(e.g. yourname@email.com)

Forgot Password?

    Or login with Facebook

    Marines operate robotic "pack mule"

    Marines Operate "Robotic Pack Mule"

    Photo By Cpl. Clayton Filipowicz | Pfc. Marcus Beedle prepares to control the Legged Squad Support System at Fort Devens,...... read more read more

    FORT DEVENS, MA, UNITED STATES

    11.06.2013

    Courtesy Story

    Defense Media Activity

    by Lance Cpl. Clayton Filipowicz

    FORT DEVENS, Mass. - Infantrymen operated a four-legged robot designed to help carry fighting loads on the battlefield during testing Nov. 6 at Fort Devens, Mass.

    After a quick class to learn about the Legged Squad Support System’s controls and wearable sensors, the Marines went walking with the robot, which can either follow the operator or proceed in a programmed line of travel.

    “At first I thought it was going to be really complicated to operate, but it turned out to be really simple,” said Pfc. Marcus Beedle, a rifleman serving with 1st Battalion, 5th Marines.

    Created by Boston Dynamics, the robot is designed to reduce the load Marines haul on their backs without interfering with the team’s mission.

    “It’s basically a robotic pack mule,” said Kevin Blankespoor, chief engineer of the LS3 project. “The goal of this machine is go to where the warfighter goes while carrying their load.”

    The 1,300-pound robot is equipped with three joints on each leg to provide optimal mobility, and inside the body is a single-cylinder, four-stroke gasoline engine.

    Carnegie Mellon’s National Robotics Engineering Center and NASA’s Jet Propulsion Laboratory created the control and computation sensors, which track two black strips on the back of the operator and recognize terrain like rocks, trees and bushes. The robot can decide whether to continue through an obstacle or walk around it.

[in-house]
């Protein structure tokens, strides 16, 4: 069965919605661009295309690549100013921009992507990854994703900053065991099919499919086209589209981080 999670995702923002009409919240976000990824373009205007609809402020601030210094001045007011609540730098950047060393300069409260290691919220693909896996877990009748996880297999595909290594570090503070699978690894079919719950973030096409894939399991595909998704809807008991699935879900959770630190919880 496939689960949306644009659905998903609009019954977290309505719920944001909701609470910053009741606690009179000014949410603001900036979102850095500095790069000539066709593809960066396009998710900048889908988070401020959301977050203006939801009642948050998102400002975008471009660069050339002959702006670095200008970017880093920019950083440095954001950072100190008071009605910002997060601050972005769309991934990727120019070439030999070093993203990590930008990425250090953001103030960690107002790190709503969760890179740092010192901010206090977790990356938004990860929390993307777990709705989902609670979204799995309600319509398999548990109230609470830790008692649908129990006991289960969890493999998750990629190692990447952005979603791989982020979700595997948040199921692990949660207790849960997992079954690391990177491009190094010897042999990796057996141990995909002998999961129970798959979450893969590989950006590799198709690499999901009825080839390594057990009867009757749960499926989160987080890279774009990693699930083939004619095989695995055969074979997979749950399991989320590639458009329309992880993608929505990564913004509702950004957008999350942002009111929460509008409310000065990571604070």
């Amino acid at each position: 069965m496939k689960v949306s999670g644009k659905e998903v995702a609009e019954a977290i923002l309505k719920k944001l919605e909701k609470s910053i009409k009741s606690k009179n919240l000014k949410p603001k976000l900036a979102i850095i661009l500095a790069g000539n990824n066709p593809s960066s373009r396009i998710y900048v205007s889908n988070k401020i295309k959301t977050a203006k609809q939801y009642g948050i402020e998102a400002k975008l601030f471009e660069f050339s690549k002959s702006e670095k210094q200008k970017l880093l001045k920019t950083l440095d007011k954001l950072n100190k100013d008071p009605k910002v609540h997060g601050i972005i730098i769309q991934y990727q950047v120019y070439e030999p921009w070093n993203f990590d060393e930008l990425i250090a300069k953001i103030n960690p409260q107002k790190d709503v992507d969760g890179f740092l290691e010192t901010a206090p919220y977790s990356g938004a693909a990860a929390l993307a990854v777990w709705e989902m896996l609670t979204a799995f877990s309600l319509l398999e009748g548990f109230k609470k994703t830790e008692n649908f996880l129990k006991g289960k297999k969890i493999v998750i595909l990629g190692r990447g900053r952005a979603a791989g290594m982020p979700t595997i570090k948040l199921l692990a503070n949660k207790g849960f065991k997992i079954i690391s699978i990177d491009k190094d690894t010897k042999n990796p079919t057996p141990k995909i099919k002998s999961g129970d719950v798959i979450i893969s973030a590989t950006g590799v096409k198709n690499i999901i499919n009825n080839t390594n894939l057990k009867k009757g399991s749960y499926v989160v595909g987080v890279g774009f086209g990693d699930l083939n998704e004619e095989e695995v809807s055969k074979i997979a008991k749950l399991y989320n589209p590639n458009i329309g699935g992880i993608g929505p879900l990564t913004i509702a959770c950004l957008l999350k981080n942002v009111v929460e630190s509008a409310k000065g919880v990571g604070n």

The Marines gave feedback to the robot’s development team, whose members said the robot has undergone drastic improvements since its beginning, and engineers are already working on improvements to mobility, stealth, and protection.

    Brig. Gen. Kevin J. Killea, Marine Corps Warfighting Lab commanding general, said that the Marines testing the robot saw its value.

    “If you ask them if they want 400 pounds off their backs, I think they’d be in agreement with that, whether that’s ammunition or supplies,” said Killea. “We feel like it’s going to get there. The technology has come a long way.”

    LEAVE A COMMENT

    NEWS INFO

    Date Taken: 11.06.2013
    Date Posted: 11.15.2013 09:43
    Story ID: 116791
    Location: FORT DEVENS, MA, US 

    Web Views: 169
    Downloads: 3
    Podcast Hits: 0

    PUBLIC DOMAIN